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Mr. Ivan Lewis: The information requested is not collected centrally. The Information Centre for health and social care collects data on the number of care home residents whose care is funded, wholly or in part, by local councils, but not on the number of those funding their own care.
The Commission for Social Care Inspection (CSCI), as part of its regulation work, collects and publishes data on the numbers of registered care and nursing homes and places in England, but not on occupancy levels or numbers of residents. This information is available at:
Jenny Willott: To ask the Secretary of State for Health what steps have been taken to inform those who received blood known to be at risk of variant Creutzfeldt-Jakob Disease (vCJD) contamination that they could be at risk of contracting vCJD; and if she will make a statement. 
Caroline Flint: The Creutzfeld-Jakob Disease (CJD) incidents panel advises on the assessment and management of risk to patients who may potentially have been exposed to CJD following medical interventions. In December 2003, following the first suspected case of variant Creutzfeld-Jakob Diseases (vCJD) transmission through whole blood transfusion, the first patient notification exercise was undertaken to notify recipients of blood components donated by people who later developed vCJD. There are currently around 24 people in this group who are still alive.
Since then, three other notification exercises have been implemented in respect of recipients of certain plasma products. There are approximately 5,000 people in this group, which includes patients with haemophilia A and B and Von Willebrands Disease to whom it was indicated that they had received United Kingdom sourced plasma derived vCJD implicated products during the period 1980-2001, and would therefore be considered at risk of vCJD for public health purposes. Additionally notification has been given to about 100 blood donors to patients who later developed vCJD.
Mr. Stephen O'Brien: To ask the Secretary of State for Health what role Conal Timoney had in her Department at the time of the publication of the contract notice (a) 2006/S 114-121806 and (b) 2006/S 135-145353; whether he performed that role as a civil servant or consultant; and what role he currently has.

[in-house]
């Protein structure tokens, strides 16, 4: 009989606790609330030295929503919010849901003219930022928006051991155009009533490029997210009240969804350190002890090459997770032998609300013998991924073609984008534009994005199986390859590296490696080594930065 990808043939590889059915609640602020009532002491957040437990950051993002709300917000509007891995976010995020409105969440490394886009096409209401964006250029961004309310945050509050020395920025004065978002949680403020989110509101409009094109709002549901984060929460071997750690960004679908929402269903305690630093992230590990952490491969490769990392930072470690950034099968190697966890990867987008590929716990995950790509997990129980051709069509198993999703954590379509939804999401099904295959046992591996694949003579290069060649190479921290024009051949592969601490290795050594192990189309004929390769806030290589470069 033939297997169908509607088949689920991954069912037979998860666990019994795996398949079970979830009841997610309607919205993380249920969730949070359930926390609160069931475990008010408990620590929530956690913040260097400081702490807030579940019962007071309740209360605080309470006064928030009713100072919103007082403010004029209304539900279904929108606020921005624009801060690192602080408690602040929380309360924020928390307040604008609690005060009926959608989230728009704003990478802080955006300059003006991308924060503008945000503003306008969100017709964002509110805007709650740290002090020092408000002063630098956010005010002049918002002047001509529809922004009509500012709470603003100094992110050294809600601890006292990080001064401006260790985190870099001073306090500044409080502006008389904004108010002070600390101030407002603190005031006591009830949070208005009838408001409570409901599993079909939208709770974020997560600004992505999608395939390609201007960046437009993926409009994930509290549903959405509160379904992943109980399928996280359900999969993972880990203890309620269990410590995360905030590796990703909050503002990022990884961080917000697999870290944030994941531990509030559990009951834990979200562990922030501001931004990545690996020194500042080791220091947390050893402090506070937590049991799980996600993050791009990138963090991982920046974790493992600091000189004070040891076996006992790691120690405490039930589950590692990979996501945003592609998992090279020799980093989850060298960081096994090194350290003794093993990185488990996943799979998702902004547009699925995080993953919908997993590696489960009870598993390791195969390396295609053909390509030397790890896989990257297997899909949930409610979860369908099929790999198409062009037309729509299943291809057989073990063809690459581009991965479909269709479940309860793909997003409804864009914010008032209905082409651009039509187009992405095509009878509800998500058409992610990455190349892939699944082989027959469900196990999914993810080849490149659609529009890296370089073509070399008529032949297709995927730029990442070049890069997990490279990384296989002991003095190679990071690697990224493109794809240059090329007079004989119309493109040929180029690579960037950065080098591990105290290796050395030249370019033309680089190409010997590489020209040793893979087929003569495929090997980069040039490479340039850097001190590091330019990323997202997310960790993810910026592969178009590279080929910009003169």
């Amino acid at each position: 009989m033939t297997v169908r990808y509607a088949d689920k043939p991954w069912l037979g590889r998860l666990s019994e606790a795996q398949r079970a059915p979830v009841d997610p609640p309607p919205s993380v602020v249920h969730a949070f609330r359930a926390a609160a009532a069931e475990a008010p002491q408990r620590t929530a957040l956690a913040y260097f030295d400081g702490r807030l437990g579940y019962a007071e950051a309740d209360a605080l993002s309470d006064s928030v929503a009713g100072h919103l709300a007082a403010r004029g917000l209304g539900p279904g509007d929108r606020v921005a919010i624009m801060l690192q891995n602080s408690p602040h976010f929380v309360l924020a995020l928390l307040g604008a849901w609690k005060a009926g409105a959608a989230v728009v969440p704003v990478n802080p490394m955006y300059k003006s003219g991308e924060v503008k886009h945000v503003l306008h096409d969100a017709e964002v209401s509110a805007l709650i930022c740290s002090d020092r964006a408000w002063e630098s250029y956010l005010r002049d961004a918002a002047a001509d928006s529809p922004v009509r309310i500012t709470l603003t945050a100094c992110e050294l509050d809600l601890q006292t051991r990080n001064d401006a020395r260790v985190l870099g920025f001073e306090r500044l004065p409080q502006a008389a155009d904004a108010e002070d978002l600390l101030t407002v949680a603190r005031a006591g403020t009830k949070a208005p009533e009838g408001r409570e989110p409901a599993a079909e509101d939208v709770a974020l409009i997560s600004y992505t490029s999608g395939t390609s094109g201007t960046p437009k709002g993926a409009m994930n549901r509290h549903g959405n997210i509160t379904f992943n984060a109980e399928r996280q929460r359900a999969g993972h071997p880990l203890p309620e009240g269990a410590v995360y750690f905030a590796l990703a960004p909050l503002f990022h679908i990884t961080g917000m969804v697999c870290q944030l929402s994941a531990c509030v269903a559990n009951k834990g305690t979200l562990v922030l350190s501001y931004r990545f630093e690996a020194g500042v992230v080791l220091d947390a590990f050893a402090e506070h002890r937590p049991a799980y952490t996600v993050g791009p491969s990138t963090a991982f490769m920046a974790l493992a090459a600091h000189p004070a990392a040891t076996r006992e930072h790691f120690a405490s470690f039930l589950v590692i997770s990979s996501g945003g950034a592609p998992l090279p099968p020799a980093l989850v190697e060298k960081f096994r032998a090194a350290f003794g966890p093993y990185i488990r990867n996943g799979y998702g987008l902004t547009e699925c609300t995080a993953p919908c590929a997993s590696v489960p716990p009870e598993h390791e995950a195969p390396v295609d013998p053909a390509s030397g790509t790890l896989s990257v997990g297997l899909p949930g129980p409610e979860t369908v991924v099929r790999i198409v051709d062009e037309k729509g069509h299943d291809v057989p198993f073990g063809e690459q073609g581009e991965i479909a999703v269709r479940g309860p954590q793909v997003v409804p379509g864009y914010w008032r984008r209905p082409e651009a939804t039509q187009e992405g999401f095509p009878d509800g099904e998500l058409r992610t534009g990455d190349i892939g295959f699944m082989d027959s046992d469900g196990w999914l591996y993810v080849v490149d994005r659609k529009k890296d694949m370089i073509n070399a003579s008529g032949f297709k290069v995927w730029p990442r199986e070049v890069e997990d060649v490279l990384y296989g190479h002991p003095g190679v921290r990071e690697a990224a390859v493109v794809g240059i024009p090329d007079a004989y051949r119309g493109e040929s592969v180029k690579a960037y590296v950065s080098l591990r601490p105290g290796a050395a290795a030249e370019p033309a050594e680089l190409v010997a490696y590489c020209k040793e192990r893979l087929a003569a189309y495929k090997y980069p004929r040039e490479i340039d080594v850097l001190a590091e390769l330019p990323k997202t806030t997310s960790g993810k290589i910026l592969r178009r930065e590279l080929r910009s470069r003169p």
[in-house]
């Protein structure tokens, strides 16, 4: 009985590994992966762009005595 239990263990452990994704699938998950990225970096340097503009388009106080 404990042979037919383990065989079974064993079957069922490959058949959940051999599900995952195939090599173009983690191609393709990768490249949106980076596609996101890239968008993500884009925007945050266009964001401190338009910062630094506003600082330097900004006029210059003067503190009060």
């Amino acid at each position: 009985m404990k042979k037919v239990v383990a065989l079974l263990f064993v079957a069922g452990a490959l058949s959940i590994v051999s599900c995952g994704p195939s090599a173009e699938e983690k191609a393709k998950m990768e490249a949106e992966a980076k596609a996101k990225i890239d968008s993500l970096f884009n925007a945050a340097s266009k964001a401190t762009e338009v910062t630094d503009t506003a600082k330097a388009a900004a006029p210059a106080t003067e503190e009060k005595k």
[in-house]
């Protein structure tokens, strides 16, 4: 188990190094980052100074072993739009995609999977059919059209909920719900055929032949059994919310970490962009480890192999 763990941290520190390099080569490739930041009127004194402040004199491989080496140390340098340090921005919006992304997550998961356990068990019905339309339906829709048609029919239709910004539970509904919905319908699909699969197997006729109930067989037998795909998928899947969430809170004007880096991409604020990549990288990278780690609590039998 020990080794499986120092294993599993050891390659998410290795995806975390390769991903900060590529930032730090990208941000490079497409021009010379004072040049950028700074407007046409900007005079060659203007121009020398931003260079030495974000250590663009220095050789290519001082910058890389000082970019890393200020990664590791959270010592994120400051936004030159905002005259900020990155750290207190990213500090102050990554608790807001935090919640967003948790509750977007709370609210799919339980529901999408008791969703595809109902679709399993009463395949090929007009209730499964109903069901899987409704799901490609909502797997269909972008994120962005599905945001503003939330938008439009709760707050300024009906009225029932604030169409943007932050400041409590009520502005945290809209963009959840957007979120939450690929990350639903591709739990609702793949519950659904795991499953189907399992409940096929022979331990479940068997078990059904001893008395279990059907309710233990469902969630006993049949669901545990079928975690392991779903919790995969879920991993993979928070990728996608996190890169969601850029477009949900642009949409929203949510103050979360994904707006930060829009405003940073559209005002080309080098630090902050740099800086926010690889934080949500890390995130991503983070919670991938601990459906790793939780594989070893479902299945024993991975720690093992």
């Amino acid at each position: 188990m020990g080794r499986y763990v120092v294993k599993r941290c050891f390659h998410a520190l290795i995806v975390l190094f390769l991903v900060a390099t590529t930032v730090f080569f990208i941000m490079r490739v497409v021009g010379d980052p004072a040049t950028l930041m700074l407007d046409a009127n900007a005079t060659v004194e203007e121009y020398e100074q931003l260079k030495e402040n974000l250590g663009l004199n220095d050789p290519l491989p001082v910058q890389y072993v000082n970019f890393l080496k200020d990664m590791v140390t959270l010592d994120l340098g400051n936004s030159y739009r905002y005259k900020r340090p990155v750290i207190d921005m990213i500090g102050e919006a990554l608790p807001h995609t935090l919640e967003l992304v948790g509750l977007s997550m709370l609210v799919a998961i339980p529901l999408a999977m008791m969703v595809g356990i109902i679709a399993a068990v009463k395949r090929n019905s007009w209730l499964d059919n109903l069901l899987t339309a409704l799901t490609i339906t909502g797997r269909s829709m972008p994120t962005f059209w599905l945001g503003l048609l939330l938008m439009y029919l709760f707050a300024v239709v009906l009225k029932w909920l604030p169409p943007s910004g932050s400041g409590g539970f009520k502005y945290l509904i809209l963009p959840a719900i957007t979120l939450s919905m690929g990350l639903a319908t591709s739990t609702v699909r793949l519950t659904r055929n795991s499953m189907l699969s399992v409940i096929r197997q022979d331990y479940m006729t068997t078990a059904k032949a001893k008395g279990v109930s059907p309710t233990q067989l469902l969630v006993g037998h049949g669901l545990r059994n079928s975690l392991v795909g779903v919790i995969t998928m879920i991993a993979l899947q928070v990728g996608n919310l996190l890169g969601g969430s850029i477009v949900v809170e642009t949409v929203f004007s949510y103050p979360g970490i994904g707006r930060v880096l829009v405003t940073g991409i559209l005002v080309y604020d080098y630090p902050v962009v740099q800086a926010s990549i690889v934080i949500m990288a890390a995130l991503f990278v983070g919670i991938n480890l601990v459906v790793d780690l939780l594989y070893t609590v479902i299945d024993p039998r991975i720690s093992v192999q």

Andy Burnham: At the time of the publication of the contract notices 2006/S 114-121806 and 2006/S 135-145353 Conal Timoneys role within the Departments Commercial Directorate was Director of Communications. This role was performed on a contractual basis. Conal Timoney is currently the Commercial Directorates Director of Strategy.
Mr. Stephen O'Brien: To ask the Secretary of State for Health what the definition is of (a) service category No. 25 at section II.2 of the contract notice 2006/S 114-121806 and (b) service category No. 27 at section II.2 of the contract notice 2006/S 135-145353. 
Andy Burnham: Service categories are listed within Directive 2004/18/EC of the European Parliament and of the Council. Service Category No. 25 is defined as health and social services. Service Category No. 27 is defined as other services.
Mr. Lansley: To ask the Secretary of State for Health which subject areas were covered by each of her Department's press officers (a) in May 2005 and (b) in the most recent period for which the information is available. 
Mr. Ivan Lewis: The most recent list of the subject areas covered by the Department's press office has not changed since May 2005. Information on how these subjects were broken down between individual press officers in May 2005 is not available. The available information has been placed in the Library.
Andy Burnham: The Secretary of State and Departmental officials hold regular discussions with their counterparts at HM Treasury on the forward budget for the Department of Health, the national health service and social care as part of preparations for the 2007 comprehensive spending review.
Mr. Clifton-Brown: To ask the Secretary of State for Health what safeguards are in place to ensure that doctors employed by the national health service are registered with the General Medical Council; what procedures are followed if a doctor is found to be unregistered; and if she will make a statement. 
It is the responsibility of individual employers to carry out pre and post-appointment registration checks on employees. Processes are in place to prevent unsuitable people from gaining employment in the national health service. Employers should undertake a variety of checks before someone is offered an NHS post including verification of identity, confirmation with professional regulatory bodies and criminal